In this day and age you can never be too careful, this is why ensuring that any interaction you have with your remote servers is done using public and private keys via ssh. I have seen countless times people administering their servers using the root login with a weak password instead of public/private keys.
Your private key file should be kept safe. Under no circumstance should you ever give it out. The private key is the equivalent of the lock and the public key is the equivalent of a key to open that lock. Your generated keys should also be protected by a strong passphrase.
Generating SSH Keys
First things first, lets generate a public/private key pair locally on our machine. Open up a terminal or command prompt window.
We will be checking for the existence of an already generated private/public keypair and using that if they exist, if not we’ll be generating a new pair of keys.
A rule of thumb is to have the one public/private keypair for everything. It is not advisable to generate multiple key pairs as it will offer you no added security benefits. However, I do advocate separate keys for things like Github and hosting environments. You can also pick up discounted servers at points in the year when festivities occur – like the HostGator Cyber Monday Deal 2016, which lets you pick up a few servers for the price of one, to diversify your datacenter loads.
Check for existing keys
Type the following into your terminal/command prompt window.
ls -al ~/.ssh
If you see two files:
id_rsa.pub then it means you already have some generated keypairs and you don’t need to generate any keys.
If you didn’t see the above aforementioned files, you need to generate them by typing the following into your terminal/command prompt window.
ssh-keygen -t rsa -C "email@example.com"
Pay attention to each step, especially the passphrase. I know some people don’t enter a passphrase, but for the sake of that extra level of security, enter a passphrase.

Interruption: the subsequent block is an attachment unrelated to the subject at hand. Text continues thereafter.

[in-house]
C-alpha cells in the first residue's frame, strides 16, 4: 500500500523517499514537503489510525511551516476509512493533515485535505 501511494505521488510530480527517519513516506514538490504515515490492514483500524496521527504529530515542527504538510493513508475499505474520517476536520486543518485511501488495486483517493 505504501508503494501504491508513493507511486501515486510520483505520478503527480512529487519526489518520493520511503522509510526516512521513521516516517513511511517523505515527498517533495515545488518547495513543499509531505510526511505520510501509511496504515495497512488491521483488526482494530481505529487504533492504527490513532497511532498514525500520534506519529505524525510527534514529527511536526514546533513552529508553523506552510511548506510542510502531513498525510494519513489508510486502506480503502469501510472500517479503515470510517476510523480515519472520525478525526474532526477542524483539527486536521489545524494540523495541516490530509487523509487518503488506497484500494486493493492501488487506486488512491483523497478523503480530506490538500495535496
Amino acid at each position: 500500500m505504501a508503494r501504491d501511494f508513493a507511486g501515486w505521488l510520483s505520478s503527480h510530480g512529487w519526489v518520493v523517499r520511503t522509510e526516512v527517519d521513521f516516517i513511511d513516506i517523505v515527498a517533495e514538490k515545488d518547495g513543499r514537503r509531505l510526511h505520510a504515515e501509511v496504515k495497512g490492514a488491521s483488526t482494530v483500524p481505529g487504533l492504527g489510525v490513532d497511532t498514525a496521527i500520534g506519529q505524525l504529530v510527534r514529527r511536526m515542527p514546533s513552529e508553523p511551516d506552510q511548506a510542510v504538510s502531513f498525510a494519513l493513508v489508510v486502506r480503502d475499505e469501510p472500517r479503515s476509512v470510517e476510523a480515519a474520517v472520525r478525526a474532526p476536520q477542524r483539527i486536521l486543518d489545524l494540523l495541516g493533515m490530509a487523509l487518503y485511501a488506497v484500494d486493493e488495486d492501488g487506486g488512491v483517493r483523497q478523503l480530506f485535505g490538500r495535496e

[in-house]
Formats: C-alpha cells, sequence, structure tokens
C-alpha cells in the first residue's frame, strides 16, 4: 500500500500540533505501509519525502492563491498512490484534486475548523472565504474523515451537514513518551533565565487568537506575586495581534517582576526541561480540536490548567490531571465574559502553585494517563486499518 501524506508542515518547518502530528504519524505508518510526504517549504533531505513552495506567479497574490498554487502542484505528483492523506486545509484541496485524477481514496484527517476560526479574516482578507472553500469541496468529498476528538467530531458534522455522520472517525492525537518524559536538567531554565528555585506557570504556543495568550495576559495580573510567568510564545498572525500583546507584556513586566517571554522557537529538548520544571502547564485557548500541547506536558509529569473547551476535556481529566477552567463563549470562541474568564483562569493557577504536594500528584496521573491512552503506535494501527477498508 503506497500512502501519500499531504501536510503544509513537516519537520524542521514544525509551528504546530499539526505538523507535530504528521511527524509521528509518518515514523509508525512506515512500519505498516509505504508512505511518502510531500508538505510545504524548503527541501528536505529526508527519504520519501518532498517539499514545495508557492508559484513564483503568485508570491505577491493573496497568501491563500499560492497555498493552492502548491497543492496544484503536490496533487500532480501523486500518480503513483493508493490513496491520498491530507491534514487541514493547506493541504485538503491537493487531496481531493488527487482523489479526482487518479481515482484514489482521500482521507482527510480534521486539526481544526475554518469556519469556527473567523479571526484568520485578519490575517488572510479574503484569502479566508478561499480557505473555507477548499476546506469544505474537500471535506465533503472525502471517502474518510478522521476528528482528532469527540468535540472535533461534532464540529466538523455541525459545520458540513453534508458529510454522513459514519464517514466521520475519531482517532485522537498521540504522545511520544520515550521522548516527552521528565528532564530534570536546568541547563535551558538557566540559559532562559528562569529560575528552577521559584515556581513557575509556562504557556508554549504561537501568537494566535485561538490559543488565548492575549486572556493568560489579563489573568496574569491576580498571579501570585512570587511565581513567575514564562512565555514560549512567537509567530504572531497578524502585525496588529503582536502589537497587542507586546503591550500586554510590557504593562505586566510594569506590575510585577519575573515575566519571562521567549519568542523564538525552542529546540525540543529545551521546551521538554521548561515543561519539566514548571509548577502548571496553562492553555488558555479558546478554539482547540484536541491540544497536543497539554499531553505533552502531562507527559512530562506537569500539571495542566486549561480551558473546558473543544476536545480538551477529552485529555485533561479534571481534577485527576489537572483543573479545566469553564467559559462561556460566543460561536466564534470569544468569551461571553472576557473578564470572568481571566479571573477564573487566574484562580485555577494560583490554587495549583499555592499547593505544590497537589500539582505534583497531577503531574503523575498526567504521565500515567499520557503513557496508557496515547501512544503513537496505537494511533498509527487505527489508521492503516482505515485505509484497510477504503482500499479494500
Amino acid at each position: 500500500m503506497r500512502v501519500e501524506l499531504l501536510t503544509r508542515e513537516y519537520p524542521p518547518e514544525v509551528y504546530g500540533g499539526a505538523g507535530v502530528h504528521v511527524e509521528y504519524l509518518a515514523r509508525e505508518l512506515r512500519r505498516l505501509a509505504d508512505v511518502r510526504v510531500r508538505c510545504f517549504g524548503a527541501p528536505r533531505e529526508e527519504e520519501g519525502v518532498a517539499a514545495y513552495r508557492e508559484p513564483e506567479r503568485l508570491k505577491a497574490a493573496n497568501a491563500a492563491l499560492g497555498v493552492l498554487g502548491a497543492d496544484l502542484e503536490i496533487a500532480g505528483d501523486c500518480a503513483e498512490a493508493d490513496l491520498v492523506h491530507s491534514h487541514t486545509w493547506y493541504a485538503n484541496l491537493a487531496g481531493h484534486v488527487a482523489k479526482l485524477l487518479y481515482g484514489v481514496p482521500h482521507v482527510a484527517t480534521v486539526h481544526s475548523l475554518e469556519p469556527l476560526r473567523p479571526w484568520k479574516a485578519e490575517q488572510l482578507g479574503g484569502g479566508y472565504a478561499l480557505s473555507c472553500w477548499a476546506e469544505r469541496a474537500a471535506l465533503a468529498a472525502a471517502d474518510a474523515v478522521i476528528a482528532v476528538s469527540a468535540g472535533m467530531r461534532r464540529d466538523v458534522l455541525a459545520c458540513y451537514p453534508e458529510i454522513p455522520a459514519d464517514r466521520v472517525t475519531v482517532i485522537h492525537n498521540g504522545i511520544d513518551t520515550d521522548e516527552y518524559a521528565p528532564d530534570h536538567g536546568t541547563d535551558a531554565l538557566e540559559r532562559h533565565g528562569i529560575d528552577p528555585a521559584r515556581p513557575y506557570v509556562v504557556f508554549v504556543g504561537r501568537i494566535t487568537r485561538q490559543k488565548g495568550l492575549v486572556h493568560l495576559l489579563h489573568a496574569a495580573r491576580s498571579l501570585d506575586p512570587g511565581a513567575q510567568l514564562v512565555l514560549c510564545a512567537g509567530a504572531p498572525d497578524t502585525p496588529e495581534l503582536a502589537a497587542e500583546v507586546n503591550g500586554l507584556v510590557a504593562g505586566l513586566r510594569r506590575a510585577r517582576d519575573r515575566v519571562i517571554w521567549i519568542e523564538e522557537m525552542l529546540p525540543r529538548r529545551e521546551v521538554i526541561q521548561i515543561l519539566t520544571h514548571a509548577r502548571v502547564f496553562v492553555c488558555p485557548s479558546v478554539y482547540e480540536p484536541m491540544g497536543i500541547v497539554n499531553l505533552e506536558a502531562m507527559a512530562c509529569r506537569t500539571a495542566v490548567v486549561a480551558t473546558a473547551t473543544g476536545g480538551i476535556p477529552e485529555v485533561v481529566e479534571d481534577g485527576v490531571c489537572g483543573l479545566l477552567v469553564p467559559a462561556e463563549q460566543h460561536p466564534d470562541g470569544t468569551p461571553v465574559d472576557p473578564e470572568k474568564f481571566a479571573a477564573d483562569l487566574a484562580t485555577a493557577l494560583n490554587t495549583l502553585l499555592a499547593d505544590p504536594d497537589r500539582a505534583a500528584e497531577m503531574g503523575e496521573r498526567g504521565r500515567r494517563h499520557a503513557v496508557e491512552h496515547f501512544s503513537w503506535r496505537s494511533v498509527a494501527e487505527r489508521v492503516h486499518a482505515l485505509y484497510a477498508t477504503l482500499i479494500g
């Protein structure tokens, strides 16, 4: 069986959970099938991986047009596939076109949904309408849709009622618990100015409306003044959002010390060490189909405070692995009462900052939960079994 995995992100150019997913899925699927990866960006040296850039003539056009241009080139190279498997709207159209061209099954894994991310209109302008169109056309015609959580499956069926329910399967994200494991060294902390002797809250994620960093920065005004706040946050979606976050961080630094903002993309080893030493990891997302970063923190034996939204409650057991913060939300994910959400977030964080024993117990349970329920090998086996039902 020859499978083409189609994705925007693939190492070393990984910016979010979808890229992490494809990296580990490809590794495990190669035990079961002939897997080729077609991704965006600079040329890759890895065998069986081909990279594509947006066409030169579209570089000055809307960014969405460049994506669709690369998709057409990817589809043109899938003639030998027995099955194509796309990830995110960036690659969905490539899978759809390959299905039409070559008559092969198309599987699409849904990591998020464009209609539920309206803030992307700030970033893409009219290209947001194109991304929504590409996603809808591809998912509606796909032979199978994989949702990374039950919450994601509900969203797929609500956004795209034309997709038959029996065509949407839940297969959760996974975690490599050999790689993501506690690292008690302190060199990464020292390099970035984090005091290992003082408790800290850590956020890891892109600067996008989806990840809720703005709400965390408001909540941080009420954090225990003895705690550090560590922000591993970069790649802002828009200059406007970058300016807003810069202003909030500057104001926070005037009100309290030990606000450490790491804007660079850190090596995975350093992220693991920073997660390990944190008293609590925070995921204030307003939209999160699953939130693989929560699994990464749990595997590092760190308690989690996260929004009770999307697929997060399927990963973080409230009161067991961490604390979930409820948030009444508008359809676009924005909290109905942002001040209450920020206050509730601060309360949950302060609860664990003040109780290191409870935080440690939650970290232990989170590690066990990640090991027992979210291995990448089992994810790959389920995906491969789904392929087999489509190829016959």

Now running the above
ls command under the heading “Check for existing keys” you should see two files. A private key with no file extension and public key file with an extension of
Preparing your remote server for SSH keys
Now that we have our local keys all sorted (generated or already existent), lets prepare our remote server for our newly generated keys.
Connect to your remote server via SSH and the credentials you’ve been using to login with (most likely root) and then check for the existence of the
.ssh directory in your home directory.
Then we want to check for the existence of the folder:
ls -al ~/.ssh
If the folder does not exist, we will need to create it. Creating the
.ssh directory should require no root permissions as we are in the home directory. If for whatever reason you need too, prefix the command with
Now that we’ve got our
.ssh folder created, lets create an authorized_keys file which will contain our public keys.
Now we have our file which will house our authorized keys, lets ensure the permissions on the folder and file itself are correct.
chmod 700 ~/.ssh && chmod 600 ~/.ssh/authorized_keys
Copying our local public key to the server
Now that we have our keys ready to go, our remote server prepared for our public key, we need to copy it to the server. This isn’t as straightforward as it sounds, but you have plenty of options.
If you’re on a Unix style terminal (if you’re a Mac or Linux user) you can simply type the following into your terminal/command line window (replacing the login details for ssh with your own):
cat ~/.ssh/id_rsa.pub | ssh username@yourhost 'cat >> .ssh/authorized_keys'
You can also use
scp to securely copy your public key over, but using the
cat command is definitely the fastest and easiest option.
Now that we have our basic SSH keys setup, we can connect using
ssh username@yourhost but if you connect using an IP address, sometimes it can be a PITA. This is where SSH alias commands come in handy.
All aliases for connecting to remote servers should be done on your local machine. Before proceeding, please ensure you are logged out of your remote server.
Creating an alias configuration file
Alias commands will be stored in the
.ssh directory inside of a file called
config which has no file extension.
Now that we have our file for storing alias commands, we can add them in. The configuration file accepts different configuration options from specifying the port to supplying a unique private key.
In the above example if we wanted to connect to staging we can now just type:
ssh staging or if we wanted to connect to alpha, we would type:
ssh alpha and for connecting with Github, we have specified our own private key file just for Github.
You have no successfully setup your remote server and local machine to connect using public/private keys and best of all: no passwords. We also have created some nice SSH aliases which save us having to write potentially long lines to connect to our remote server.